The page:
- The EU can produce enough batteries to power its fast-growing electric vehicles without relying on imported batteries.
- Currently, China's lithium-ion battery production accounts for about 80% of the world's total, but European production capacity will rapidly expand.
- The IMF allegedly refused to establish a new instrument for epidemic prevention loans.
According to reports, Vice President of the European Commission Maros Sefcovic said on Tuesday that by 2025, the EU can produce enough batteries to power its fast-growing electric vehicles without relying on imported batteries. It’s part of the plan to achieve “climate neutrality” by 2050.
The EU hopes to increase local production, which is known as the “cornerstone of green industry,” including hydrogen fuel for the manufacture of low-carbon steel and batteries that power clean cars.
Sefcovic told the online European Conference on Batteries, held online:
“I am confident that by 2025, the EU will be able to produce enough battery cells to meet the needs of the European automotive industry, and even to build our export capacity.”
Currently, China’s lithium-ion battery production accounts for about 80% of the world’s total, but European production capacity will rapidly expand.
Currently, fifteen large battery factories in Europe are under construction, including the Swedish company Northvolt’s factories in Sweden and Germany, the Chinese battery manufacturer Ningde Times’ factory in Germany, and the South Korean company SK Innovation’s second factory in Hungary.
Sevkovic said that by 2025, the planned European plant will produce enough batteries to power at least six million electric vehicles.
Although the new coronavirus epidemic has caused overall car sales to plummet, data shows that the total sales of pure electric and plug-in hybrid vehicles in Europe this year are expected to double to 1 million. The European Commission predicts that by 2025, 13 million low-emission vehicles will be on the roads of Europe, so further investment is needed.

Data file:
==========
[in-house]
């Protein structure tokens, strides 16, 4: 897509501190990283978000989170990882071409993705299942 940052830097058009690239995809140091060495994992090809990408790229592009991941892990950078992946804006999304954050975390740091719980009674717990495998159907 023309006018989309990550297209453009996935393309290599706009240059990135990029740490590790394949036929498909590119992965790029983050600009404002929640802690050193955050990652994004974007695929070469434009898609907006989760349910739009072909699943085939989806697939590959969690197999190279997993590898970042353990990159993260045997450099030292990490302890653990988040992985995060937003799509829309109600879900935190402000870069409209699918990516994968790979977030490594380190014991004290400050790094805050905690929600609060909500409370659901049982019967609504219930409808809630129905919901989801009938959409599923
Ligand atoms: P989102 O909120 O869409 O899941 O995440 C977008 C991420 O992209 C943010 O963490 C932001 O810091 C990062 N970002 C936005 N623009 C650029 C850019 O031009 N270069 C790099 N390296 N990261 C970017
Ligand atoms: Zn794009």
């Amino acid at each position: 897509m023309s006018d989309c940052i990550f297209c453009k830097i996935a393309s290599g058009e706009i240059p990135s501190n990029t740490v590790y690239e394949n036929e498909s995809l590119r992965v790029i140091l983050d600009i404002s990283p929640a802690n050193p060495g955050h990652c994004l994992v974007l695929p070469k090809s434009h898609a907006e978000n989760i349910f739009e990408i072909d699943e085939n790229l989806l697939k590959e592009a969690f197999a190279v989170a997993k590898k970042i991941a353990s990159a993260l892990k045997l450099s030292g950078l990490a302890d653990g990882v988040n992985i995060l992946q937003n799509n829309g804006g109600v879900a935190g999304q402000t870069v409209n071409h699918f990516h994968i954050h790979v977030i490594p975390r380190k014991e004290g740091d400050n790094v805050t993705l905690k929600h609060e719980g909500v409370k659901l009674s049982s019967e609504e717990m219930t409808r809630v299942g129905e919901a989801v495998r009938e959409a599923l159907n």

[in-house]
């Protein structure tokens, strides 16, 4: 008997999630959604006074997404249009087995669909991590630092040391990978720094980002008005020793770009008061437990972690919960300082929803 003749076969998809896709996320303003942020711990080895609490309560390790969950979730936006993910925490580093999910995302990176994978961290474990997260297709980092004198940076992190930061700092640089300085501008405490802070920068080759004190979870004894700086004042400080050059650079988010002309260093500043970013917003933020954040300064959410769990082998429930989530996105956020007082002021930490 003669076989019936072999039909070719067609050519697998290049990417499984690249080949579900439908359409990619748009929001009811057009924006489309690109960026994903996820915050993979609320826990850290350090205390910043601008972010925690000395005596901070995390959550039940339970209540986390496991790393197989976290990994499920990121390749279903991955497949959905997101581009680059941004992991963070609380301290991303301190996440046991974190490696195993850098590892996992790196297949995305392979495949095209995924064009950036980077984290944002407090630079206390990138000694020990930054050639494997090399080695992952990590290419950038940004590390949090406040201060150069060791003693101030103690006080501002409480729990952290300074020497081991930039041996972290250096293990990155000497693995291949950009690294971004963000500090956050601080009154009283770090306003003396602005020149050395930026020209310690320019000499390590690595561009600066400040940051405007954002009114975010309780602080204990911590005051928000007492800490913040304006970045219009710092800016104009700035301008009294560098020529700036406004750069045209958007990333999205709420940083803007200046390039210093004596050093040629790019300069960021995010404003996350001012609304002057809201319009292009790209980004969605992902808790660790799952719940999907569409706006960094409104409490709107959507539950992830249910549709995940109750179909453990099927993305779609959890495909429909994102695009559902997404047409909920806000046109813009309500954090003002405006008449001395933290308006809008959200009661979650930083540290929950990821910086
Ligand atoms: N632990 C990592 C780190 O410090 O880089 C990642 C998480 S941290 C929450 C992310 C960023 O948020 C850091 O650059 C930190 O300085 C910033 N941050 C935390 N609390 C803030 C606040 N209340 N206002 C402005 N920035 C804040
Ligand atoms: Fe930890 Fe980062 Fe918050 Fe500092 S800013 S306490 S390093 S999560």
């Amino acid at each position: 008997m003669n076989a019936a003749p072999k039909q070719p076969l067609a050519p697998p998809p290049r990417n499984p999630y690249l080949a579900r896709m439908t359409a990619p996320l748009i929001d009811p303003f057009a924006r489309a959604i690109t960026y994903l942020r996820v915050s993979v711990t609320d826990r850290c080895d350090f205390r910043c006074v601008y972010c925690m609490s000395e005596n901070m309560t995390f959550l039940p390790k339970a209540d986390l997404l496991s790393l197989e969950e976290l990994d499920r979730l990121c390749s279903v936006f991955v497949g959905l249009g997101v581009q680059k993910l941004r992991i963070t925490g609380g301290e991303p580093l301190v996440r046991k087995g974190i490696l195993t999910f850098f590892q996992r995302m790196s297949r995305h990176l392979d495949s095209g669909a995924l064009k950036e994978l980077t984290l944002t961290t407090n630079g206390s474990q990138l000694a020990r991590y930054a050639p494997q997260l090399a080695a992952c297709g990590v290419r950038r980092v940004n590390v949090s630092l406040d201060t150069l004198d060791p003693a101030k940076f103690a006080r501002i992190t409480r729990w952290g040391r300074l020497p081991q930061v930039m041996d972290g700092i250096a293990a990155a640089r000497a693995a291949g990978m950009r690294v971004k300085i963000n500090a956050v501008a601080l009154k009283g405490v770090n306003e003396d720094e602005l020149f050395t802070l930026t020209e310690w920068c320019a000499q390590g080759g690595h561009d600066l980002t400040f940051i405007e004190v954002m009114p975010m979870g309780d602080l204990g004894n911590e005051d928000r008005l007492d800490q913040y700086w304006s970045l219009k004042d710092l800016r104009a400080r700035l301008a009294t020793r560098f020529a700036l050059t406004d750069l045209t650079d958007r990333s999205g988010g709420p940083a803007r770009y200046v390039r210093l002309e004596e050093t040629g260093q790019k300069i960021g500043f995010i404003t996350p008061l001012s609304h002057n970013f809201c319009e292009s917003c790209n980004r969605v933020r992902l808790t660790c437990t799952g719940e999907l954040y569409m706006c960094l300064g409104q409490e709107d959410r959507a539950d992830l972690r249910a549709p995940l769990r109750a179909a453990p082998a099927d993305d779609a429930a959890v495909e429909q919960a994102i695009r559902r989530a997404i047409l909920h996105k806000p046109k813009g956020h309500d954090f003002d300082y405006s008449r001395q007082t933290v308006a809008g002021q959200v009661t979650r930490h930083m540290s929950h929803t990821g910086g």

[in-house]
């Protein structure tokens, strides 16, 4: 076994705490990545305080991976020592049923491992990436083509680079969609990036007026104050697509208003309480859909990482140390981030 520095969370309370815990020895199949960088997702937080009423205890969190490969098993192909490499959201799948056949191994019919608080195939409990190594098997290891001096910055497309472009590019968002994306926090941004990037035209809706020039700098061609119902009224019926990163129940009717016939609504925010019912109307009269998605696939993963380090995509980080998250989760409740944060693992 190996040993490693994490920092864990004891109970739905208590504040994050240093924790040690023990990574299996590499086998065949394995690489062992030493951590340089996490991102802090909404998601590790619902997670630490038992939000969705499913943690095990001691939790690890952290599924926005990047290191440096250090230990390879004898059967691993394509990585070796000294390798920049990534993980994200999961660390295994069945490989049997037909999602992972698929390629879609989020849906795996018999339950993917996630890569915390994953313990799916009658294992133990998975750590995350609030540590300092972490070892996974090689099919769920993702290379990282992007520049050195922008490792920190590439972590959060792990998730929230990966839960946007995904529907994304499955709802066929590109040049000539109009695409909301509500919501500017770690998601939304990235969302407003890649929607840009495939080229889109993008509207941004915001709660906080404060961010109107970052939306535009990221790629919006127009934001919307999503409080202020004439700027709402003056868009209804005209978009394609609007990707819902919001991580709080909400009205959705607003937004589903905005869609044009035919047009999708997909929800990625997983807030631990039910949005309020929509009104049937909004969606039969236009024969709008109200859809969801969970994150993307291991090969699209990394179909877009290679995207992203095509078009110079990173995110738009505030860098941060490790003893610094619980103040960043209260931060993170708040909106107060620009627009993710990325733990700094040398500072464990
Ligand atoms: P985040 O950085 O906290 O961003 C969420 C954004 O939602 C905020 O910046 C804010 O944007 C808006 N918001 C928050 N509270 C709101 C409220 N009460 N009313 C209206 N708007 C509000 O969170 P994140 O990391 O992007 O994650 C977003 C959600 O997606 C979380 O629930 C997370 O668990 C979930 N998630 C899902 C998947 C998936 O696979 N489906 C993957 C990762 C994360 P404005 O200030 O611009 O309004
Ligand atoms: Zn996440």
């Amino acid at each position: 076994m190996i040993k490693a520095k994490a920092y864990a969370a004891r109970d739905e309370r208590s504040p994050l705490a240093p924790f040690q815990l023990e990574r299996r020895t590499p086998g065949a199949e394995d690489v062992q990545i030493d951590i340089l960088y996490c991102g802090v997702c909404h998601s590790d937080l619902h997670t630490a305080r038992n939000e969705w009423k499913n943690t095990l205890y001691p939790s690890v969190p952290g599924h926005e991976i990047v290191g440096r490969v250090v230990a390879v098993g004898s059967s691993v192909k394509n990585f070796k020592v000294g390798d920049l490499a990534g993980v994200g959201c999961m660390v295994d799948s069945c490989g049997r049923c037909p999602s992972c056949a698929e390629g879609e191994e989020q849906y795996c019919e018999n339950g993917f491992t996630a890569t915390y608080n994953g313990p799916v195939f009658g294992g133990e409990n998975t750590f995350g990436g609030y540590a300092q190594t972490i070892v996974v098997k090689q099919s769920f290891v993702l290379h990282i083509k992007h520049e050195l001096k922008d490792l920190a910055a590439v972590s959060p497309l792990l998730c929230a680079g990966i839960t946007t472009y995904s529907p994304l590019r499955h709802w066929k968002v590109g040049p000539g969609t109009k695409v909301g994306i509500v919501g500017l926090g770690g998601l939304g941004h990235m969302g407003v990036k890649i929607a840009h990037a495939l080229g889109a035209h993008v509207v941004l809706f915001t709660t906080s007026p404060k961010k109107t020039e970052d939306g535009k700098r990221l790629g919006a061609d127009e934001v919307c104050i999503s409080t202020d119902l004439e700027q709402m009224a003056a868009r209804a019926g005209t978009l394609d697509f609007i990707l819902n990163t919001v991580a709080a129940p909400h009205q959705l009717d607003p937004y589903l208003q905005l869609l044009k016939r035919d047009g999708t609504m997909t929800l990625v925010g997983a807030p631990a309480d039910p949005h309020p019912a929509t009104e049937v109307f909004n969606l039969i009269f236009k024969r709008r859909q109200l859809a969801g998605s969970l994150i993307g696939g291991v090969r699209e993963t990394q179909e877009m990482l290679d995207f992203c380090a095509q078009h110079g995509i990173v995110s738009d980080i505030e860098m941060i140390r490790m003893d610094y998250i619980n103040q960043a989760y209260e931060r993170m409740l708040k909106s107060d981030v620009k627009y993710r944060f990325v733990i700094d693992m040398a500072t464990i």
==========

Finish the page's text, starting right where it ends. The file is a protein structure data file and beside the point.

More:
The Swedish battery manufacturer Northvolt’s vice president of external communications, Jesper Wigardt, said: “We need to make significant investments in creating a full European supply chain and labor market to support the battery factories.”
IMF Allegedly Refused to Establish New Instrument for Epidemic Prevention Loans
The IMF has recently refused to provide a relaxed conditions and epidemic prevention tools.
People familiar with the matter said that the discussion about the epidemic prevention support tool was discussed a few weeks before the IMF annual meeting in mid-October, when the IMF was preparing to announce new measures.
They said that the consensus of the International Monetary Fund’s Board of Governors, which represents the treasury ministries of the member states, said that current tools can implement the necessary loans and new tools should not be created without necessity.
The creation of the new tool will require the approval of board members representing 85% of the voting power of the IMF.
IMF spokesperson Gerry Rice declined to comment directly on this proposal. He said in a statement:
“We continue to apply flexibility available in existing IMF lending tools as approved by our executive board to support our member countries, calibrated to their pandemic-related needs.”
“This has enabled the IMF to respond to this crisis as never before in our history and help our member countries on an unprecedented scale and at unprecedented speed.”
Since the epidemic began, the IMF has provided more than $100 billion to more than 80 countries in new financing, mostly with limited conditions or unconditionally. The organization doubled the annual emergency financing limit for countries in April.